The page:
California Genealogy and History Archives
San Bernardino County and Riverside County
WILLIAM LINDENBERG. — His life in Redlands and his association with its development for a period of time covering nearly forty years surely entitles William Lindenberg to rank with the early pioneers of that county. When he passed away the city lost one of its best citizens, one who had from the first a vital interest in its material growth and adornment, one who sought to maintain the high character of its citizenship and who left visible monuments of his love for the beautiful in which the esthetic and the practical were so deftly blended. Land which was covered with greasewood and sage brush under his careful supervision gave way to orange groves, fruit orchards and beautiful drives, and today tourists share with the citizens much that his work, supervision and care gave to Redlands.
Mr. Lindenberg was a pioneer orange grower in his district and also was considered an authority on all citrus fruits. He not only developed, but he saved from extinction many groves, and his advice was always followed and he was sought by not only the new growers, but those of long experience.
It was not alone as a grower that Mr. Lindenberg will be long remembered by the generation which was his in the city of his adoption, for he was one of the most public spirited citizens Redlands has ever known. In the early days level headed, broad minded men were needed, men who had the vision to see what the future held if they were only wise enough and courageous enough to grasp the opportunity. He was consulted on many of the early problems of the city, and his advice was accepted always, the result being success in all such undertakings. His honest, upright principles and charities made him early known as a worth-while citizen, and in his long life he stood out as one of Redland's most dependable, reliable and prominent men. He is today cited as an example of what a man may become if he is blessed with the perseverance, intellect, moral courage and hearty will possessed by Mr. Lindenberg, but unfortunately, such men are rare. He passed into eternity loved hy his family and friends, respected and honored by the city he had served so long, so freely and so well.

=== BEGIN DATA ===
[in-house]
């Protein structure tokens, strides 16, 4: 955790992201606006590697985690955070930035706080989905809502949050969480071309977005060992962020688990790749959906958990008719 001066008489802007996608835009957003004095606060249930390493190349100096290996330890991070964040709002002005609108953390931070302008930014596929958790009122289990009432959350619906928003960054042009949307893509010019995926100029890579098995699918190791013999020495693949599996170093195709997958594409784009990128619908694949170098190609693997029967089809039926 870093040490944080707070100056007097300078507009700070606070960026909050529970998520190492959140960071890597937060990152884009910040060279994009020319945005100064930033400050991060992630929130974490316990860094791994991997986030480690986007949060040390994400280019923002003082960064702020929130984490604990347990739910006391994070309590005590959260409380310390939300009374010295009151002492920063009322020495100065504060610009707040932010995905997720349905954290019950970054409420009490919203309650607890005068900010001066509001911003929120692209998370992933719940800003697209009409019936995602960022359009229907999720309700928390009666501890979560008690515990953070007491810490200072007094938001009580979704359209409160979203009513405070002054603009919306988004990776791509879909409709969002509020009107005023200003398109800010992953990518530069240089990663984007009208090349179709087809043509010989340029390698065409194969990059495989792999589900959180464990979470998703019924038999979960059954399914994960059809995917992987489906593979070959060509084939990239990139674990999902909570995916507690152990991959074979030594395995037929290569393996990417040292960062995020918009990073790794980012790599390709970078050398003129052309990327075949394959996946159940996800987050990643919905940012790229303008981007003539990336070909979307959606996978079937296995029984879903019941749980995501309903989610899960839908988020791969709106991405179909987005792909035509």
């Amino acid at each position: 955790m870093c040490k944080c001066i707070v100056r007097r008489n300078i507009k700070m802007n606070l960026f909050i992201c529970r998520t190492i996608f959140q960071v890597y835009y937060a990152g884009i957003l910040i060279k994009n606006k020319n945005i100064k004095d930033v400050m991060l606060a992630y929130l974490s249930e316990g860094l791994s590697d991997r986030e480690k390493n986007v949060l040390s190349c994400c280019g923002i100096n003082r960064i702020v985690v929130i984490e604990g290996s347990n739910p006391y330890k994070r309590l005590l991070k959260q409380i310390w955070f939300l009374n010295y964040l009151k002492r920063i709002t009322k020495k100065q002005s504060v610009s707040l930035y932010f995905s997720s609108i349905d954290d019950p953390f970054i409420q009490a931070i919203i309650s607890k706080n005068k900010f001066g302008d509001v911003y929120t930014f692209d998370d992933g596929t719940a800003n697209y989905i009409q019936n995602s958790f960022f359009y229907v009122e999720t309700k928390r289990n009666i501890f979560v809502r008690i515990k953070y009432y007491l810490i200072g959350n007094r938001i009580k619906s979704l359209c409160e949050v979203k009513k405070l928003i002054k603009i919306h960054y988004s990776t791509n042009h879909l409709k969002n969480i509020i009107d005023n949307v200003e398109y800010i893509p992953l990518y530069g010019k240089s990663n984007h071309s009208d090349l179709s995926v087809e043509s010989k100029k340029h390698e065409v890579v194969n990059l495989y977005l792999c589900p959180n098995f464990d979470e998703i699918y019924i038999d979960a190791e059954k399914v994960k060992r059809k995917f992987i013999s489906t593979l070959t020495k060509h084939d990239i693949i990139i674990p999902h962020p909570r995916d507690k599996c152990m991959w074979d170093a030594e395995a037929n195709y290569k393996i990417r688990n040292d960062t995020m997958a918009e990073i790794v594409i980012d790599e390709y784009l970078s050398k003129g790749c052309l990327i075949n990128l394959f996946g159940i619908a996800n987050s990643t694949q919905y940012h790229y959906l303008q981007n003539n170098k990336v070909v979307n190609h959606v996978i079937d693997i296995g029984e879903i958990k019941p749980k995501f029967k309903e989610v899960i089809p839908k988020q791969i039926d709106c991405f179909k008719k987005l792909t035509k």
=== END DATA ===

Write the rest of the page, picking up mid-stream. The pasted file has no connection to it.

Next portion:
William Lindenberg was born in Hildesheim, Germany, January 21, 1845, and attended school there until he reached the age of fourteen, when a combination of circumstances ended his education as far as a school room went. He was, however, helped by his friends and people, and he succeeded in securing a good practical education through study and travel.
He decided to come to America when nineteen years old, and he reached America in 1864, joining an older brother who was living in St. Louis Missouri, Frederick Lindenberg. He lived in the East until 1876, when he came to California, locating in Los Angeles, but a year later he made San Bernardino a temporary home. He engaged at first in farming, but he moved to the Lugonia District, Redlands, in 1880, where he purchased twenty acres of land, determined to make it his permanent home. This land was partially set to deciduous fruit and the remainder he at once planted to oranges.
To him also is given the credit for the planting of many of the orange groves of this rarely productive section. He also worked as a reconstructionist, for he later bought groves which had been neglected and nun down, and no matter how bad a condition they were in, by his excellent constant care he always brought them up to normal and then he soll them. He also superintended the planting and care of a 100-acre tract on San Bernardino Avenue.
After a period of time Mr. Lindenberg moved to the Williams Tract leaving flourishing groves of oranges on the Lugonia tract. As soon as he moved he set out a grove and then built a modern residence, where he lived for ten years. He then purchased a lot on The Terrace, a beautiful residential district of Redlands, and he put it in fine condition, building a beautiful home and in 1903 he occupied it with his family. The grounds are most artistic and beautiful. Here he lived until his death on December 13, 1913. Financial success had rewarded him.
Mr. Lindenberg was a member of the Congregational Church. In Missouri he married on February 6, 1873, Elvira McCollough, who was of Scotch descent. They had three children: Christine, a graduate of the Redlands High School and an accomplished musician; Henry, who died at the age of eighteen, and Beatrice, who was also educated in Redlands.
Transcribed by Peggy Hooper 2011